Public services workers across France have staged a fresh round of strike to protest government plans to reform labor laws, which entails cutting tens of thousands of jobs in the upcoming years.
Unions called civil servants in various sectors to stop work on Tuesday and join street protests planned in about 140 cities, towns and villages across France.
The nationwide walkout is a third under President Emmanuel Macron since he took office last year on pledges of reforming the labor laws.
More than 300,000 people took to the streets in a previous march called by the unions in March.
Civil servants, hospital staff, postal workers, air traffic controllers, state teachers and public administration workers were expected to join the strike, which is aimed at persuading Macron to revise his policies for a drastic reduction in public spending and overhaul of the labor laws.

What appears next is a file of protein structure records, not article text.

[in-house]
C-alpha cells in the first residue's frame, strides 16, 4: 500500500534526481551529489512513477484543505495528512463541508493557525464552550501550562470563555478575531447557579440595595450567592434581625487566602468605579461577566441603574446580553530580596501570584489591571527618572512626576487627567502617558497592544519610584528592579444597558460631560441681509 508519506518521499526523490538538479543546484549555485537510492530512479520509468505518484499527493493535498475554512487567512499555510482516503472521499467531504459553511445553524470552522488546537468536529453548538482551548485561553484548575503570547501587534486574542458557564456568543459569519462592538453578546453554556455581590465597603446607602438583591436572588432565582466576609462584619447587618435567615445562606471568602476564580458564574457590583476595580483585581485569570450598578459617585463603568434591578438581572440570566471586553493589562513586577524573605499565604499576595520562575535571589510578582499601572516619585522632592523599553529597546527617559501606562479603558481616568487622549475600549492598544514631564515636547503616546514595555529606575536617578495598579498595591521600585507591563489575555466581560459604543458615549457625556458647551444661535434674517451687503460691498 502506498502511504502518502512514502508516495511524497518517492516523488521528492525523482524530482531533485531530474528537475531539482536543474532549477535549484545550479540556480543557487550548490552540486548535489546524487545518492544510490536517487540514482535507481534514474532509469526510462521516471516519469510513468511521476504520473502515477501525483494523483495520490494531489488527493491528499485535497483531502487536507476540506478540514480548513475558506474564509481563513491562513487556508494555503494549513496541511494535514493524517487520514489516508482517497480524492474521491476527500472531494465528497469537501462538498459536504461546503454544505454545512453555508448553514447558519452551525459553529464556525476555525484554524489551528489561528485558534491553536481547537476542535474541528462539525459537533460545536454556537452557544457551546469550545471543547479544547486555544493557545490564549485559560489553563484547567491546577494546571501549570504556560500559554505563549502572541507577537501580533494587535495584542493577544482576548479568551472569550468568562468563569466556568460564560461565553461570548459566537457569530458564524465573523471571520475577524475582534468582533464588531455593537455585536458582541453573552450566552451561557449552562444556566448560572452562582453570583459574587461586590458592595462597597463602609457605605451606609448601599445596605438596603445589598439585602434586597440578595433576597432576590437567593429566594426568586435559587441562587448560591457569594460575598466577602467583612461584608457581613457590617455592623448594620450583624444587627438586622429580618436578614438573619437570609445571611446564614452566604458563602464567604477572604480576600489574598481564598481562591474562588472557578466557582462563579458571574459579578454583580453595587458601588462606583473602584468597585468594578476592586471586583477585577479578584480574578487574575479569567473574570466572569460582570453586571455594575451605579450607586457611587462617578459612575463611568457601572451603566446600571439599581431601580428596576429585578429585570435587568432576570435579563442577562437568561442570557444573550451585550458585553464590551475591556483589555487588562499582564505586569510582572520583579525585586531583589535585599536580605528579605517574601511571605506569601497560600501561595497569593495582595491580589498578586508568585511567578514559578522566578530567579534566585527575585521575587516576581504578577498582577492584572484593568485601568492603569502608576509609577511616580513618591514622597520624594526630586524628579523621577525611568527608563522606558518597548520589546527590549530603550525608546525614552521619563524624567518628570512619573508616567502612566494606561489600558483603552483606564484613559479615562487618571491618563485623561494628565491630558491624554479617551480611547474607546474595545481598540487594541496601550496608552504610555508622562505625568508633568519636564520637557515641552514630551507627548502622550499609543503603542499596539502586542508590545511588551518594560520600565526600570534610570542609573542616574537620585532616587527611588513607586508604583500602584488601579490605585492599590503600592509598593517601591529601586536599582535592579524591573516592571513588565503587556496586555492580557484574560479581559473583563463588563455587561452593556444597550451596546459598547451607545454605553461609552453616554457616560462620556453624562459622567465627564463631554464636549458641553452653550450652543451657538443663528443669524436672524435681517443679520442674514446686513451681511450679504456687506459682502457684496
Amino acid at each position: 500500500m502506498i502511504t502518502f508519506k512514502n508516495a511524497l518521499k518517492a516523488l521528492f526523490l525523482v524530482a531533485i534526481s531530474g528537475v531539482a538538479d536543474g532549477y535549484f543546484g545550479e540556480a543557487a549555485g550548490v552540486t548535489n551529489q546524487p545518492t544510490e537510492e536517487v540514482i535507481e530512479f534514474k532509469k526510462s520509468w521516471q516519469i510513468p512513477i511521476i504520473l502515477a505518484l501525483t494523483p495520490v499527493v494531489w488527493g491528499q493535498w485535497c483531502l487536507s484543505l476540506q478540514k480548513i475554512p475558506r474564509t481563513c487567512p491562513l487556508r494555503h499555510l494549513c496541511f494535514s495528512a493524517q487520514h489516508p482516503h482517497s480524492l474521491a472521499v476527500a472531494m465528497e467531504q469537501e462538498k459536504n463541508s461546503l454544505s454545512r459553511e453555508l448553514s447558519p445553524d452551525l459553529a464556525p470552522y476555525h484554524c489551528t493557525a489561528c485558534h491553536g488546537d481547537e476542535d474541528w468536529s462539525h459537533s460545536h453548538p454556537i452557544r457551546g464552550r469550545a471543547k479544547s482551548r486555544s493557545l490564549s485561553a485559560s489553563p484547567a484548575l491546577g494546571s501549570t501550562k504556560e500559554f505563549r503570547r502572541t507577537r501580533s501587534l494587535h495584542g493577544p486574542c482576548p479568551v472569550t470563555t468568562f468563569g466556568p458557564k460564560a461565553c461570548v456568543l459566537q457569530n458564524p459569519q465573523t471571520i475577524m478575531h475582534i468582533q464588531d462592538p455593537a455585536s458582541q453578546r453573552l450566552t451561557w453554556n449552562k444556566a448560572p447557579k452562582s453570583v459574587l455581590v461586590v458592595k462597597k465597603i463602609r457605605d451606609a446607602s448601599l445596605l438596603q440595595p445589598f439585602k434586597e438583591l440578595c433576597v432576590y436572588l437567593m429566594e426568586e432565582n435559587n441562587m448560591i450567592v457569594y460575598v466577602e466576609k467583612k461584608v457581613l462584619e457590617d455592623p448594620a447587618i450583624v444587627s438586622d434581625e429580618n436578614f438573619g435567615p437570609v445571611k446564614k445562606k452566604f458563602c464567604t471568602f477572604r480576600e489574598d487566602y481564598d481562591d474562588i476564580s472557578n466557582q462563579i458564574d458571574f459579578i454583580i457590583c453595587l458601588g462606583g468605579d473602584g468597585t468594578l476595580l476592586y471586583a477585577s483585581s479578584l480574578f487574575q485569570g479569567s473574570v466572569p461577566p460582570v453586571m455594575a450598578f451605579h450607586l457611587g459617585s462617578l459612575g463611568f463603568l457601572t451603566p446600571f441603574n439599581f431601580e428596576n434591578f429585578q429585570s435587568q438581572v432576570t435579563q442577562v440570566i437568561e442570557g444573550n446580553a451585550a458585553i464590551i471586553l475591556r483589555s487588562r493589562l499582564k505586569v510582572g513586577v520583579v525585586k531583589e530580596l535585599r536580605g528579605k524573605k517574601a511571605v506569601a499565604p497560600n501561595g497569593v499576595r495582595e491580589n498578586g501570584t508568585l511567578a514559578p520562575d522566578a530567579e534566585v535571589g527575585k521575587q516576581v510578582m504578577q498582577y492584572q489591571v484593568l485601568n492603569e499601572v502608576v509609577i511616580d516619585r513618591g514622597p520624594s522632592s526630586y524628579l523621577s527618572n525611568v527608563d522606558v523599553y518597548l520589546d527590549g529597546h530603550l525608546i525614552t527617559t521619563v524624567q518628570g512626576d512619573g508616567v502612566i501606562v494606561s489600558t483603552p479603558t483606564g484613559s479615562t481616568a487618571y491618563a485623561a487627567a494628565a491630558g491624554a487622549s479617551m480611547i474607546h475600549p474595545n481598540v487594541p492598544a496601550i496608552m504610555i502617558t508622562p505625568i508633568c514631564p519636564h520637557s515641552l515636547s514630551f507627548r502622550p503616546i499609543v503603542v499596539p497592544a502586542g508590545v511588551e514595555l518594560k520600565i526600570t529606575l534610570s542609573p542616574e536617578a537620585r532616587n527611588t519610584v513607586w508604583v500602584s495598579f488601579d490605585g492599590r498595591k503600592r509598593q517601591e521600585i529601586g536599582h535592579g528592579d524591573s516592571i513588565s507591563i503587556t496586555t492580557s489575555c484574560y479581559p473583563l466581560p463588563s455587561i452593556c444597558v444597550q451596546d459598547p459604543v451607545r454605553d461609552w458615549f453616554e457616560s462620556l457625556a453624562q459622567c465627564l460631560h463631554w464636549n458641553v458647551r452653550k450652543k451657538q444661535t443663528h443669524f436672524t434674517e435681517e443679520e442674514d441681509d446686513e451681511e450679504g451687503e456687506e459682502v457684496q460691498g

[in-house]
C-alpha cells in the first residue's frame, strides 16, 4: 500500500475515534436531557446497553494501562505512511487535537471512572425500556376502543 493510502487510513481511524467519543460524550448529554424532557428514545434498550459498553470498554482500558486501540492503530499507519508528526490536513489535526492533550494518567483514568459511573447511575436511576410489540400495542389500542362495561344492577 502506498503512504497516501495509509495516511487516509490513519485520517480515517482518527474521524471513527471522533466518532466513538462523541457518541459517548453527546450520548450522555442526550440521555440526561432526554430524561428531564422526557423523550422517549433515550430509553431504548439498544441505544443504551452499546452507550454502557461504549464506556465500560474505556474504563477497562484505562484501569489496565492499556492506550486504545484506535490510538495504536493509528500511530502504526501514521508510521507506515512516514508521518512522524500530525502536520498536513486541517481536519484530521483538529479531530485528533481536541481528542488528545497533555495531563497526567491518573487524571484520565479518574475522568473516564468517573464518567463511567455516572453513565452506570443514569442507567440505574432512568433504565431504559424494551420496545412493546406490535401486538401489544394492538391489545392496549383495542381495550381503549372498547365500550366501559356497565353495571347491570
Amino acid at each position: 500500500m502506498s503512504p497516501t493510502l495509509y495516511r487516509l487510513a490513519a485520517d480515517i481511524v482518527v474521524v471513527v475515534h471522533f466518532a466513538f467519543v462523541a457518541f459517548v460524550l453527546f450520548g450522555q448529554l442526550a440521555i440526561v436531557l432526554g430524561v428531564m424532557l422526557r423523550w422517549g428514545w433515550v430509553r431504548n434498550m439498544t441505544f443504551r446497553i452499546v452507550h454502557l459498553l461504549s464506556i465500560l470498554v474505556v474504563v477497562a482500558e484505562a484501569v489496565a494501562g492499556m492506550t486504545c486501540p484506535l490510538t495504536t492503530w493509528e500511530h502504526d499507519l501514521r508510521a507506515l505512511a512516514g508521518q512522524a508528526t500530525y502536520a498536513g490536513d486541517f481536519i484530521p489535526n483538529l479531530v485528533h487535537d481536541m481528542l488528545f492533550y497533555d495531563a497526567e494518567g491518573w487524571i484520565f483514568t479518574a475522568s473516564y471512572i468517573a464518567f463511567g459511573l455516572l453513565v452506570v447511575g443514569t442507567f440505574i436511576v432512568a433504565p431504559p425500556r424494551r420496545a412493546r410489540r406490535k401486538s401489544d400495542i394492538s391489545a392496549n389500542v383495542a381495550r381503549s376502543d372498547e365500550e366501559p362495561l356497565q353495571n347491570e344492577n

The workers are specifically angry at Macron’s plans to cut 120,000 government administration posts by 2022. They also want the government to scrap a proposal to end certain sick leave perks and plans for replacing the job-for-life recruitment with contract hiring system in the civil service.
Nine major unions are also demanding higher wages for public service workers. Some 5.7 million people are employed in government administration, state agencies, schools and hospitals in France.
Macron, 40, has shown little signs he may surrender to demands of the workers. His administration has held rounds of talks with union leaders and insists it will legislate on the labor reforms next year.
The nationwide strikes come amid a continued industrial action in France’s railway sector. Workers have stopped working several days a week since early April to protest plans for ending SNCF train company’s monopoly. Rail workers unions are also angry at planned use of contracts for hiring staff that they say are more protective than other sectors.